By Judith Slater, with Tracey Deagle
April’s warm weather left us all laughing with delight. Tracey and I kept expecting the weather to turn colder again, which it did, albeit only for a couple of days. In between, we languished in the lovely warmth, donned shorts and T-shirts and made mischief in our gardens. Bumble bees, ants, mosquitoes, white grubs and beetles all re-entered our lives once again.
In early April, we were all clamouring for plants, but the nurseries had none. Big box stores had row upon row of empty shelves. “Subject to availability” was automatically a part of every conversation about plants for our beds. One night, returning from Blackburn Hamlet after showing a lady how to prune her roses, I saw a big box garden centre. It was open!
Mirror check, turn signal, swift turn, screech of brakes, then a mad gallop inside. My eyes feasted on the colours and smells. I was like a kid in a candy store! There wasn’t much, but it was enough to make me giddy as I wandered the aisles, looking at pansies, rhubarb and bare root roses. Blueberries, begonias and hydrangeas, petunias, dianthus and snapdragons – can you ever resist gently teasing the petals to make the “dragon’s mouth” open and close? The excitement was intense. Clicks and whirrs accompanied squeals of delight as I sent Tracey glorious pictures by phone. Tracey later asked if I had made it home. I dejectedly replied, “Yes. I tried to hide and stay there overnight, but the staff found me and kicked me out!”
Sadly, new lockdown rules make no difference to bugs, grubs and insects. They do not observe bubbles or social distancing – they simply make a beeline for the most tender of shoots, with chompers a-gnashing! Here are some ideas to help deal with them.
Patchy Lawns: Cut worms – those white, chunky, maggot-like bugs – have started devouring new grass roots. Raccoons love them and take great delight in ripping up great swathes of turf to feast on the white, juicy insides. Home Hardware stocks nemotodes, a natural solution to these lawn devastators. Follow the instructions carefully, apply twice a year – it can put a big dent in the grub population, without using nasty pesticides that stink and add unwanted chemicals to the soil.
Slugs and Snails: Dried coffee grinds are great for controlling slugs on your hostas. Since returning from England on Family Day (caring for elderly parents), I’ve been drinking French-pressed coffee, knowing that the tins of dried grinds will force slugs to look elsewhere for a tasty nibble. Liberally sprinkled around your hosta and into the soil, they will allow your glorious display to remain unnibbled all season long.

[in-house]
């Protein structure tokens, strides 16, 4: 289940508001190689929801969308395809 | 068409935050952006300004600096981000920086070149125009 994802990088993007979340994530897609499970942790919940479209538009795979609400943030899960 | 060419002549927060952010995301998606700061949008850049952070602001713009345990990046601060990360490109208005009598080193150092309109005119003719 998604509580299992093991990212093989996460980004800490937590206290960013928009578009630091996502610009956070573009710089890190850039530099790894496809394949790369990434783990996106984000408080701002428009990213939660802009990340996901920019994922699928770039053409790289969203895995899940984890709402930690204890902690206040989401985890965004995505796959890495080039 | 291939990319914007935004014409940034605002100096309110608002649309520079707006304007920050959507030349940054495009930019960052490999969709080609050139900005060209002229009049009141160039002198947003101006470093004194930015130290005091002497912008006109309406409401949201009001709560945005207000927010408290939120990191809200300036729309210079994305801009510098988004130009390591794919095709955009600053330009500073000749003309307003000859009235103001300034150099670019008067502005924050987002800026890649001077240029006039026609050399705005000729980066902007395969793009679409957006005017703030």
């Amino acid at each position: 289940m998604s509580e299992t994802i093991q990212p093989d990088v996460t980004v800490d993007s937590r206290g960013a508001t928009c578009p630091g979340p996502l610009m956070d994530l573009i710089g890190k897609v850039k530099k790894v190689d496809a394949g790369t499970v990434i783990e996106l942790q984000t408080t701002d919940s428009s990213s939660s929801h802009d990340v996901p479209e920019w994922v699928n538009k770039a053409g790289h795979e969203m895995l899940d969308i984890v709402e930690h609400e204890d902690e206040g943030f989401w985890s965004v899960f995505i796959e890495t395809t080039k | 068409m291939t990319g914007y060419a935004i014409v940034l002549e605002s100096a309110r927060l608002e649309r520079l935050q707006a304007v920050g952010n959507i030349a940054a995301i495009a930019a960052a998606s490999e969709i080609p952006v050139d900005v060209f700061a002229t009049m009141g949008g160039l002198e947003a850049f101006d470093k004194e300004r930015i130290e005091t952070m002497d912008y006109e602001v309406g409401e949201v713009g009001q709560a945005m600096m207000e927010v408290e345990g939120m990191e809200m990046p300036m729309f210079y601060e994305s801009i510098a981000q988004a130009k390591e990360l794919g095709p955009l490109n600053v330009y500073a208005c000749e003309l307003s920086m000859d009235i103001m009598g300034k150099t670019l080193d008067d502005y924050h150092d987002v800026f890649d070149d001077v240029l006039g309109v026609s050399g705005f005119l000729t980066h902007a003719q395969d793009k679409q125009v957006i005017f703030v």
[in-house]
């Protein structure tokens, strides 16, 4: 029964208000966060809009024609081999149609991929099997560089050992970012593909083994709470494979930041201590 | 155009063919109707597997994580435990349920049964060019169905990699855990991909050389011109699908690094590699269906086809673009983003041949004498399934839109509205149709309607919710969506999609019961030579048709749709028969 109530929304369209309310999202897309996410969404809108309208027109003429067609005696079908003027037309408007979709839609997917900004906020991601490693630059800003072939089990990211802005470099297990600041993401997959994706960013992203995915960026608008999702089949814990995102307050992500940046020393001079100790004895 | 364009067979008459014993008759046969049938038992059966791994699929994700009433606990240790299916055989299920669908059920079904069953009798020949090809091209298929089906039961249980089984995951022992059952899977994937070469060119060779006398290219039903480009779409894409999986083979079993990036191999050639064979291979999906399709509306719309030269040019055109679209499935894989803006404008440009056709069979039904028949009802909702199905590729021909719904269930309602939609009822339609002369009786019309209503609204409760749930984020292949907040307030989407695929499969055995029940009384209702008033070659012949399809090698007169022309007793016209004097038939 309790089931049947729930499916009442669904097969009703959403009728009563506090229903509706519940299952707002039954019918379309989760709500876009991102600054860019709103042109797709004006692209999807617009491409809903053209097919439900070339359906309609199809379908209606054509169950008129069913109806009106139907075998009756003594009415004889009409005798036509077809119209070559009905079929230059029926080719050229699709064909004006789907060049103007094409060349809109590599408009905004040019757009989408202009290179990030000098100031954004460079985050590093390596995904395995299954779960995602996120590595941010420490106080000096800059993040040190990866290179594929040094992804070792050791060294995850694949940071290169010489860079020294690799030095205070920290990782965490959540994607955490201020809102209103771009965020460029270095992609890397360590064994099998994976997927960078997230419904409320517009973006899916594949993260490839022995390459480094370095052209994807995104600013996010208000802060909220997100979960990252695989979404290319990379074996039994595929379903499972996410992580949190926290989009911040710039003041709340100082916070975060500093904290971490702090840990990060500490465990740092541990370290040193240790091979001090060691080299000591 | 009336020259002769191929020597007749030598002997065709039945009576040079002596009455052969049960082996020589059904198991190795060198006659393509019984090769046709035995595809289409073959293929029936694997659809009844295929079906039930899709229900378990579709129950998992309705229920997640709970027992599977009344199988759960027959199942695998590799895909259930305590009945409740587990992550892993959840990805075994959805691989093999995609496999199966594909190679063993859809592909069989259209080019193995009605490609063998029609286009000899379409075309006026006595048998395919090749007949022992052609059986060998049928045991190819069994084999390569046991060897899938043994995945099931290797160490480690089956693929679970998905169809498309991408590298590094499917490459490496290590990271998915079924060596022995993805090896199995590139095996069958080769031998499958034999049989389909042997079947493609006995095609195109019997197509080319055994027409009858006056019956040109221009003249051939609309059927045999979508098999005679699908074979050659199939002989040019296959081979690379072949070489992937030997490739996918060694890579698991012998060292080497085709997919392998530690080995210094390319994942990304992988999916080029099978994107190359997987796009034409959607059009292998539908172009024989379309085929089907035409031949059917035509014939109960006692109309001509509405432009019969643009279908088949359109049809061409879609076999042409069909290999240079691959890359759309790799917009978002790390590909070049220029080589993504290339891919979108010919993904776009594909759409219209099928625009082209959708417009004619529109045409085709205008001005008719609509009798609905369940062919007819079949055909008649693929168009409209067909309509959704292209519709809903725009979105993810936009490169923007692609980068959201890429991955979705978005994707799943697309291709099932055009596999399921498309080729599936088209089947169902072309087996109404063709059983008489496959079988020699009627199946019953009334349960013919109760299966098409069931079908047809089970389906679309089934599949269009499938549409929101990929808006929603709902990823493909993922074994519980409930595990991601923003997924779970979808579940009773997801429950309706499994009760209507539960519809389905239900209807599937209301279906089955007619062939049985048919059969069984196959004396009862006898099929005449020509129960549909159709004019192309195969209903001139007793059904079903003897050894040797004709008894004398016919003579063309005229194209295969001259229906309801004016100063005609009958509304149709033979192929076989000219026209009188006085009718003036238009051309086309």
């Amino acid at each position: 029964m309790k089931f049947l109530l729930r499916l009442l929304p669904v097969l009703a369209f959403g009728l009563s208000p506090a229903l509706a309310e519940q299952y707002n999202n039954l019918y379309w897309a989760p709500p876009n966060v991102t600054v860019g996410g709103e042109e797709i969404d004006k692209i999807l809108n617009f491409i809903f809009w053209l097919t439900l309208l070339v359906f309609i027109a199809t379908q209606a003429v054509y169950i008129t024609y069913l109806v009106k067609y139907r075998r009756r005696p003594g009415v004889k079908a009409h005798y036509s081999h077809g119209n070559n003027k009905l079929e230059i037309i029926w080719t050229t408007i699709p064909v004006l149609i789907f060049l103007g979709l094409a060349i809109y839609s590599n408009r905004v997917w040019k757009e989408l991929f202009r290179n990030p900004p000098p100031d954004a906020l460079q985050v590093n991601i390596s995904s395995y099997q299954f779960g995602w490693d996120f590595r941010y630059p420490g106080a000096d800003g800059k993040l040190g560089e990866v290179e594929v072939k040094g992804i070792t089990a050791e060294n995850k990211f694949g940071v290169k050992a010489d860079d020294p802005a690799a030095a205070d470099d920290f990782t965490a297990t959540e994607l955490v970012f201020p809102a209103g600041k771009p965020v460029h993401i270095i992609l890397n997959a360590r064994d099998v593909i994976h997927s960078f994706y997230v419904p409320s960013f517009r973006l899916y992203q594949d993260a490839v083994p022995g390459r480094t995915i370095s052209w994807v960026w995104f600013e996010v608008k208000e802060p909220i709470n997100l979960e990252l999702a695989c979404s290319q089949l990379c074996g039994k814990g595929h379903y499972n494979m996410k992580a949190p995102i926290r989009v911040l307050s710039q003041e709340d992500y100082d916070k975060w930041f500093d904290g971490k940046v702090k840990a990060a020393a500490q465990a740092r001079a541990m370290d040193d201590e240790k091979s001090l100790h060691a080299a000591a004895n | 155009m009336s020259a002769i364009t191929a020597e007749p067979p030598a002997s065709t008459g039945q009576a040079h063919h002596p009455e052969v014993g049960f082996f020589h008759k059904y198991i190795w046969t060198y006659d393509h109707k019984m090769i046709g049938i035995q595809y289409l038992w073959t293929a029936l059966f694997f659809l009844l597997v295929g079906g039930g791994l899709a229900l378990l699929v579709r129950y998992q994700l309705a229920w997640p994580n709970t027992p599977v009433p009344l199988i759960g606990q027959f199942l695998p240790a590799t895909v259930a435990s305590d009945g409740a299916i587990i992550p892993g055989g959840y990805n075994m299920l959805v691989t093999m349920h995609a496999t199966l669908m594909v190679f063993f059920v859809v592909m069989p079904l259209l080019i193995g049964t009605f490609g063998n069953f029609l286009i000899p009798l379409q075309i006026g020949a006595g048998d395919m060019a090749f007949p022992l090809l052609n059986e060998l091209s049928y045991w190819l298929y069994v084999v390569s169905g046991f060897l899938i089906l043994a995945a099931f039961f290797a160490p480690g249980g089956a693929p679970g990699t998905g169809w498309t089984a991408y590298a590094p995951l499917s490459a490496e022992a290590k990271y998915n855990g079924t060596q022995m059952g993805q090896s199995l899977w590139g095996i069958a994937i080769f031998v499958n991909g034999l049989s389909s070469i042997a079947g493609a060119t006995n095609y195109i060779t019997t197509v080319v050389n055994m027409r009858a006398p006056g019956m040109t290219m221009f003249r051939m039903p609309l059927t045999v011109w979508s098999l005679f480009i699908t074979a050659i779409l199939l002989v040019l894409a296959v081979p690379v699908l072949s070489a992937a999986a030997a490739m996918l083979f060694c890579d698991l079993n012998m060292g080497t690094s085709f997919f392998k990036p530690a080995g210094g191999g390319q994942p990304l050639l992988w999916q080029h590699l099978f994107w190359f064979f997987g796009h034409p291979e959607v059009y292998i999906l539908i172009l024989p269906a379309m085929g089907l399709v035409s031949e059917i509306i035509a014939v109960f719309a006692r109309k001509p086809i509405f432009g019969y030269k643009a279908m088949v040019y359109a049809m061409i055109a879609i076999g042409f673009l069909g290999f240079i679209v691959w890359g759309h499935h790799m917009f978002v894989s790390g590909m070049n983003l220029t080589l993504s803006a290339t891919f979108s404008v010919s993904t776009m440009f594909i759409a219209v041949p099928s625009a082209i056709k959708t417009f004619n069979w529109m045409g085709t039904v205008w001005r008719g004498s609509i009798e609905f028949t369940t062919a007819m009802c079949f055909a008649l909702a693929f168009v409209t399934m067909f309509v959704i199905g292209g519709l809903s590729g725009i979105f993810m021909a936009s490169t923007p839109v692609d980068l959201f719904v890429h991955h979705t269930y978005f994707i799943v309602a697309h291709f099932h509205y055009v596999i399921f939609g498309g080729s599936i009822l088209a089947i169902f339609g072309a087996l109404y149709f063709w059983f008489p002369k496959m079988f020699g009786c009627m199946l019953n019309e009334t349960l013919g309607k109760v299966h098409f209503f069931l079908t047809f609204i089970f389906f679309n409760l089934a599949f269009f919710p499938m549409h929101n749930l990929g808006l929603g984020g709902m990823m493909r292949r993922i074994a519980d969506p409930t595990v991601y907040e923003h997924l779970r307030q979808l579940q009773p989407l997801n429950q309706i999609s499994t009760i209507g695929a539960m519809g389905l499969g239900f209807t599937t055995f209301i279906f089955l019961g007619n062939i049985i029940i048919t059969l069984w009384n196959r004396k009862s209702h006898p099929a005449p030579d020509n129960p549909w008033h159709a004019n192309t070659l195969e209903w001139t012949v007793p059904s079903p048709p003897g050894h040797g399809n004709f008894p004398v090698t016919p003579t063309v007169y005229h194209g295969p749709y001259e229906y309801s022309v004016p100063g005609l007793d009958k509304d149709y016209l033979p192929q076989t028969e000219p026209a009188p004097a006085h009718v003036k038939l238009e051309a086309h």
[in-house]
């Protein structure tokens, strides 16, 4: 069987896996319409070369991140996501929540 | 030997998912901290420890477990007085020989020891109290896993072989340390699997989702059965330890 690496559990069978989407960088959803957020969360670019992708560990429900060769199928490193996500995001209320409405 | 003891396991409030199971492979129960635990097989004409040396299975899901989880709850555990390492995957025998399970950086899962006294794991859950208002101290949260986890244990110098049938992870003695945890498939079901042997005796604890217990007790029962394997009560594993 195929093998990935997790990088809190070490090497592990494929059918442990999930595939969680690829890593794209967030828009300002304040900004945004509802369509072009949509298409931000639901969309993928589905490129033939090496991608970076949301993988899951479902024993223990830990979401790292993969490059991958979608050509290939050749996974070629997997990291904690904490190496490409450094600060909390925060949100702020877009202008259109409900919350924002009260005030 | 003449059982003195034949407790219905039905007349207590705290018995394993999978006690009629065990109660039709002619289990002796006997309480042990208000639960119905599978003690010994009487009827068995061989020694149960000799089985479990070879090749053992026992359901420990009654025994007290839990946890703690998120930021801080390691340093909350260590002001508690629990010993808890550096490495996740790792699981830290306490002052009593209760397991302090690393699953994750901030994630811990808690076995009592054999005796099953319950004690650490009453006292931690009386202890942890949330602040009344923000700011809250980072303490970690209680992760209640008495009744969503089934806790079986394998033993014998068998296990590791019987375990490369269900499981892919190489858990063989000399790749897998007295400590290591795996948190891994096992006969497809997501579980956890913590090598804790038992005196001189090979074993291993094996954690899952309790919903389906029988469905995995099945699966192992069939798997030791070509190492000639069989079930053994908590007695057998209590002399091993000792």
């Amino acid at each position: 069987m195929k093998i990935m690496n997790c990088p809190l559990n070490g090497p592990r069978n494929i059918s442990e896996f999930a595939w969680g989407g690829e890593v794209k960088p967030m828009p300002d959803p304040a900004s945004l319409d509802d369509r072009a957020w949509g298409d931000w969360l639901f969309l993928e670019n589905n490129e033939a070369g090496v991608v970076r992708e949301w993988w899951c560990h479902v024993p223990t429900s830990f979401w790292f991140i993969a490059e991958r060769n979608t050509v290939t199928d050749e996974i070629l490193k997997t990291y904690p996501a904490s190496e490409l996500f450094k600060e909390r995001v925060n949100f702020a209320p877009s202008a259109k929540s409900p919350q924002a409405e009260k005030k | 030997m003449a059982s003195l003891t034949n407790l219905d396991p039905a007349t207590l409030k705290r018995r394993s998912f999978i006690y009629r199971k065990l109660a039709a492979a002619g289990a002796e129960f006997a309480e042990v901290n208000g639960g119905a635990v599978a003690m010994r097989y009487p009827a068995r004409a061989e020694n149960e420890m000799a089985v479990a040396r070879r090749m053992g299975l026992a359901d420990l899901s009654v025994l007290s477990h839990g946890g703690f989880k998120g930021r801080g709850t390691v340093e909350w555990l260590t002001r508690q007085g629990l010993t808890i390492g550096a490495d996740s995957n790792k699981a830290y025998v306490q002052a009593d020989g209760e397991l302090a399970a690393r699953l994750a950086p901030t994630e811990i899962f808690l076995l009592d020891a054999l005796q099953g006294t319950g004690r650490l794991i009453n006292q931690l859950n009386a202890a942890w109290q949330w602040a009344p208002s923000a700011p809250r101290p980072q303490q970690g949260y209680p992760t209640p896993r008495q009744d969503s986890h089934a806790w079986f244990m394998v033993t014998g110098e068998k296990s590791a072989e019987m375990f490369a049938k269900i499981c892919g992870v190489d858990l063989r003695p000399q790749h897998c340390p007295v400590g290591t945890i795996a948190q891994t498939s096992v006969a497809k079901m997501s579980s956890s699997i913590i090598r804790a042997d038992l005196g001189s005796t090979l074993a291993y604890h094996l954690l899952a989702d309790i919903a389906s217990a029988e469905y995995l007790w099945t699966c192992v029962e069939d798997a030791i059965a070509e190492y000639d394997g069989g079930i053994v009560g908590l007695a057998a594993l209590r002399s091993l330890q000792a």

Companion Planting: This is an old concept. The idea is to position certain plants next to others to keep certain bugs and animals away from your prized possessions. Borage is a great plant for interplanting between tomatoes, squash and strawberries. Borage attracts our pollinators, which in turn will pollinate your veggies! Smellier plants such as mint (keep in a container as it is very invasive), basil and alliums (onion family) deter many insects as well as rabbits. Marigold and nasturtian are also widely used to ward off a variety of beetles.
Sacrifice Plantings: Want to distract the nibblers? Plant a bit of the “good stuff” away from your protected plants. The idea is to sacrifice these plants to the critters to nibble on. It’s like yelling”Squirrel!” when you want to divert attention to pinch a forkful of your partner’s cake!
Coverings and Chicken Wire: Our back garden oasis, built during lockdown last April, goes a long way to keeping out bigger rodents. This 12-foot by 6-foot structure was tastefully constructed, then clad in chicken wire, with a French door that latches closed; plants were lovingly grown inside. Watching the squirrels get flumoxed was great entertainment.
Despite all we do, some plantings do disappear. We lost all our zucchini last year to some little beetle, we think. Shame really, as I was looking forward to handing them out by the wheelbarrow to the neighbours! Hmmm, maybe it was the neighbours and not the beetles?
The gardening season is here. Enjoy perusing the nurseries, feeding your garden and relaxing in your own garden oasis!
Judith Slater is the former lead for the Glebe Garden Angels and the former staff lead of TWIGS, Glebe Collegiate’s environment club and enjoys her own garden. Tracey Deagle brings a host of gardening experience from B.C., PEI and the Ottawa region. Together they are the Gentle Gardeners offering gardening advice and services in the neighbourhood. They can be reached at firstname.lastname@example.org or 613-600-1717 and 604-791-7621.